Using spatial information to boost digital transformation

March 22, 2021 09:24
Photo: HK Government

In the last lesson of my teaching in smart city Master’s degree course at the University of Hong Kong, students presented the characteristics of different smart cities. These governments have implemented various measures to accelerate the "digital transformation", in which the role of data is fundamental.

For example, New York’s Open Data Law has been well known. The city stipulates that by the end of 2018, all public data must be disclosed on a single government platform to increase governance transparency and spur the new economy. Singapore is committed to Digital Readiness and encourages people to embrace artificial intelligence. Through analysis of anonymous mobility data, the number of crowded buses was reduced by more than 90%. Amsterdam has also opened up spatial data, including real-time public transportation and road condition information, to promote innovation and entrepreneurship, in particular, to the younger generation. The students pointed out that Hong Kong's first Geospatial Lab could use these examples as reference in not only encouraging young people to improve their lives with advanced technology, but also providing entrepreneurs with professional support.

As for Shenzhen, it is also outstanding in the process of digital transformation. In the presentation, the students mentioned that there is a total number of over 24,000 open data items on the open data platform of Shenzhen Municipal People's Government launched in 2016. It was ranked the first in 2020 China Open Data Index (including sub-provincial level), and was ranked the first in Utilization level.

The index mainly evaluates four aspects, namely readiness (regulations, policies, organization and implementation, standards and norms), platform (construction of open data platform), data (open data quantity) and utilization (output of open data).

Shenzhen’s achievement can be attributed to the efforts from many aspects. The key is the Shenzhen Open Data Innovation Contest (SODIC) held every year since 2019, which provides a chance to solicit innovative application solutions and algorithm models of open data from universities, research institutions, data analysis companies, and developers around the world. In 2020, more than 1,800 teams participated in the event, which pushed the government departments to further open up data, realize the potential of data and stimulate social innovation.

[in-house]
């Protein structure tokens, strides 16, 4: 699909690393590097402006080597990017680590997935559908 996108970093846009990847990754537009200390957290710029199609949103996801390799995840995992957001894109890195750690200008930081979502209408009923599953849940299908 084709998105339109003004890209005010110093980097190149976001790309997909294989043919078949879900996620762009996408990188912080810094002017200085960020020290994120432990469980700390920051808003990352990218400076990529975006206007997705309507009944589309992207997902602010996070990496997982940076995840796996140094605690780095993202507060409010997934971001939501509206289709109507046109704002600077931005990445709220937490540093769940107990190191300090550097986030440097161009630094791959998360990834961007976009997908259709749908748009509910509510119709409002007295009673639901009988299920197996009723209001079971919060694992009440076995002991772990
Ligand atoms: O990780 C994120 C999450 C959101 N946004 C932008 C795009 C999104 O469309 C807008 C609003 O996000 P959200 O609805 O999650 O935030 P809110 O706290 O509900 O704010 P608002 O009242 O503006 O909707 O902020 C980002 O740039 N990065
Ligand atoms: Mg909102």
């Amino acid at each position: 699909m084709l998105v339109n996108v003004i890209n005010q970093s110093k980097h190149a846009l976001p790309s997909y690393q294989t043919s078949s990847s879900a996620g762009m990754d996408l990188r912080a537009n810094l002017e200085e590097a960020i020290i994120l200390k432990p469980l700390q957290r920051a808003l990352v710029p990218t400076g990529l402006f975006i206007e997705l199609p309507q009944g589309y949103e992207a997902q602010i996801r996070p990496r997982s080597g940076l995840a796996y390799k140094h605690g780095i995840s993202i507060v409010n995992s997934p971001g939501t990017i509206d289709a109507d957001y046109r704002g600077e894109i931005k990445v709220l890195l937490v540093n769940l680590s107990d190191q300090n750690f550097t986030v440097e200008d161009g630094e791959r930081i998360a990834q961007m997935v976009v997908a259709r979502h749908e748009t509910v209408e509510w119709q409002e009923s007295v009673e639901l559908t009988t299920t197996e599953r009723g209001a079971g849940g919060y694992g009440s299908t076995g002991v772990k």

I often emphasize two conditions for data to be readily used: (i) a machine-readable format; (ii) linkage to locations for integrating data from different sources for analysis. If you look at the winning entries of Shenzhen’s Innovation Contest last year, the majority of them are related to geospatial information. They cover a wide range of topics including epidemic prevention and urban management (water quality monitoring; water supplies network; planning, execution and post-event assessment of large-scale events); economic development (tourism collaboration, location selection of stalls, marine ranching management); and even mobility planning (helping citizens avoid crowds or long waiting time during peak hours in different scenarios, such as in subway, emergency room, and handling government affairs).

In the form of competition, Shenzhen promotes creativity, makes good use of spatial information, and releases the potential of data. By doing so, the city has out-performed others in digital transformation. As for Hong Kong, in the past few years, the government has been committed to opening up data and actively developing geospatial infrastructure, but we are still relatively passive in promoting the application of data. I hope that the authority can learn from the experience of other places to speed up our digital transformation.

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Adjunct Professor, Department of Computer Science, Faculty of Engineering; Department of Geography, Faculty of Social Sciences; and Faculty of Architecture, The University of Hong Kong